Rev. Khanh D. Nguyen

Fr. Khanh's Page

My Dear Brothers and Sisters in Christ,

The Gospel is an allegory. The king refers to God and the king’s son to Jesus. The banquet symbolizes the Kingdom of God to which different groups of people are invited. In Jewish custom, two sets of invitations are given out: the first, long before the event; the second, right before the gathering. In the Gospel story, the first set of invitees refers to the Israelites, the messengers to the Old Testament prophets. The second set of messengers signifies Christian preachers and teachers, who, in Matthew’s time, are opposed by hostile Jewish authorities and communities. Enraged by the rejection of his invitation, the king sends his troops to burn the city, which is an allusion to the destruction of the city of Jerusalem by the Roman forces in 70 AD.

Exasperated, the king summons his messengers to invite everyone and anyone, good and bad alike, signifying the mission of the Church to invite all peoples to the banquet of the Lord.

Not all elements in an allegory often make sense. At the end of the story, a man not dressed in wedding garments is punished for coming to the banquet not properly dressed are those who heed God’s invitation but do not come with the proper disposition, with hearts converted and purified.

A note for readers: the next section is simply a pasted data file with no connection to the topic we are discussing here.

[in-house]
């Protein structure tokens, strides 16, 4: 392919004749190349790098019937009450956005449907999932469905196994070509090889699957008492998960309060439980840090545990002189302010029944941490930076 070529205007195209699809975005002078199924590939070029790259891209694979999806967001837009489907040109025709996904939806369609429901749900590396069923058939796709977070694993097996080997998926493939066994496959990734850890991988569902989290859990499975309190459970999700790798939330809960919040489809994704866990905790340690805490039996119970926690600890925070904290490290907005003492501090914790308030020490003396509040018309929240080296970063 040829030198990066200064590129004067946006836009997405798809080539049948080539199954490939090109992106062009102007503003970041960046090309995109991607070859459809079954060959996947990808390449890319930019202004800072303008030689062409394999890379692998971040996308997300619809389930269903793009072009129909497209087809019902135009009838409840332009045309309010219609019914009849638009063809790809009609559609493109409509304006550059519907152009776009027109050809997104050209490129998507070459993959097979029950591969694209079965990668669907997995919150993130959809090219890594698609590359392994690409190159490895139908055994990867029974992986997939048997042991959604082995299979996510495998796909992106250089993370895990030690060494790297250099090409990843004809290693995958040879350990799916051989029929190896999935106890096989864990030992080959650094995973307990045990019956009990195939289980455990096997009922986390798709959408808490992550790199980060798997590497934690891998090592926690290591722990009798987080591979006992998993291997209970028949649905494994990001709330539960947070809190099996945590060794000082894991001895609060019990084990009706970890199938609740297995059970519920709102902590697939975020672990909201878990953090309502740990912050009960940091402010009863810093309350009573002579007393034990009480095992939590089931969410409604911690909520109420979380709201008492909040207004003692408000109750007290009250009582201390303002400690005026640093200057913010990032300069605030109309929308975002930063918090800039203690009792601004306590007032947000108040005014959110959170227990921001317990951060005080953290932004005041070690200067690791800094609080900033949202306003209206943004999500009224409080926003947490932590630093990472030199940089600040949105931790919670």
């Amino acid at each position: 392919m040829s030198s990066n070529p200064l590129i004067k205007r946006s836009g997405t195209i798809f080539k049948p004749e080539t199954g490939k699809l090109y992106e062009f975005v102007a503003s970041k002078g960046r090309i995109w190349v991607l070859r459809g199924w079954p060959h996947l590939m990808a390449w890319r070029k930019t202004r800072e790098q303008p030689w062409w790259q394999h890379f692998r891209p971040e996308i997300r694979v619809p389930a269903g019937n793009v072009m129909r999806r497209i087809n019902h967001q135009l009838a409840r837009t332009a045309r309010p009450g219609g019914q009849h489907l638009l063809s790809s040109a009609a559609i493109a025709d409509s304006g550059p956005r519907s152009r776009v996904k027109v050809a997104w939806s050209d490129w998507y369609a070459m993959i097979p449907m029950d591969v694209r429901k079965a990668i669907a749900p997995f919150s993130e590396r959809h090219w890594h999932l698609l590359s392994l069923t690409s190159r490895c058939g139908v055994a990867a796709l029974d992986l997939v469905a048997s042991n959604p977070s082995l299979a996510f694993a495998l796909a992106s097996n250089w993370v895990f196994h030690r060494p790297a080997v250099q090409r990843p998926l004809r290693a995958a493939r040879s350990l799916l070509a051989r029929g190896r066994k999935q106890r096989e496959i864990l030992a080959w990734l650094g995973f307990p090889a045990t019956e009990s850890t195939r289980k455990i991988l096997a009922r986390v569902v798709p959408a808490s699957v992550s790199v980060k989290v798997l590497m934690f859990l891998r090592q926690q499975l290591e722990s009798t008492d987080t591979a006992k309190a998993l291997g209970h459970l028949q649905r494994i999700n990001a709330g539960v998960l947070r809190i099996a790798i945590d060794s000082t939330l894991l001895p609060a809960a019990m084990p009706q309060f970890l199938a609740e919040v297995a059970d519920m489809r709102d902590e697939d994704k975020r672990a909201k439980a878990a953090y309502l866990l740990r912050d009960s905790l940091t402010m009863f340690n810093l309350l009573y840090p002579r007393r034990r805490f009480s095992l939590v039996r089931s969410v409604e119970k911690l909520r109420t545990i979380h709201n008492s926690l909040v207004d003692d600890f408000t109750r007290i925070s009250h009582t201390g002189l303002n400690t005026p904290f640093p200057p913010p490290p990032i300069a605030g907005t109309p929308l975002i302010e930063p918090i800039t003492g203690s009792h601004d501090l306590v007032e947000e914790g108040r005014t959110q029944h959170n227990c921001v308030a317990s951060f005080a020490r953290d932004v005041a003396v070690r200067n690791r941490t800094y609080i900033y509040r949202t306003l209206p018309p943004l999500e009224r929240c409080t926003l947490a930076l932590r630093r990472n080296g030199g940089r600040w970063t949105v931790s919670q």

God desires everyone to enter the Kingdom. God goes out of his way to enter into a lasting relationship with each and every one. This means that salvation is not intended for a select few but offered to all. However, just as we cannot force our love on another, God humbly opts not impose his love or salvation on us. Like an expectant lover, God invites us to intimacy with him and to abundant life in the Kingdom, but waits without coercing and yearns without demanding, knowing fully well of the possibility of rejection, of unrequited love. And yet, many people may turn down the Lord’s invitation because of the coercive manner of the messengers or their lack of credibility. How humbling to realize that the Lord opts to rely on often unreliable messengers and witnesses to freely draw people to him. The Lord entrusts his invitation his message, to the Church, the community of disciples called to witness to God’s inclusive love.

Like Jesus, our rejected yet risen King, may we be docile to divine grace expanding our hearts and extending our arms to embrace each and every one. Unlike the man improperly attired, may we gather around the table of the Lord, with hearts purified and lives conformed to his, so that as we are dismissed and sent back to the world, through the joy with which we live out our faith and the love we have for one another, we might draw others to God’s banquet of life.

October is the month of Rosary. I encourage you to pray the Rosary during of October.
Mary Mother of God, Pray for us.

Your servant in Christ,
Father Khanh D. Nguyen, Pastor
FrNguyen@stmatthewseattle.org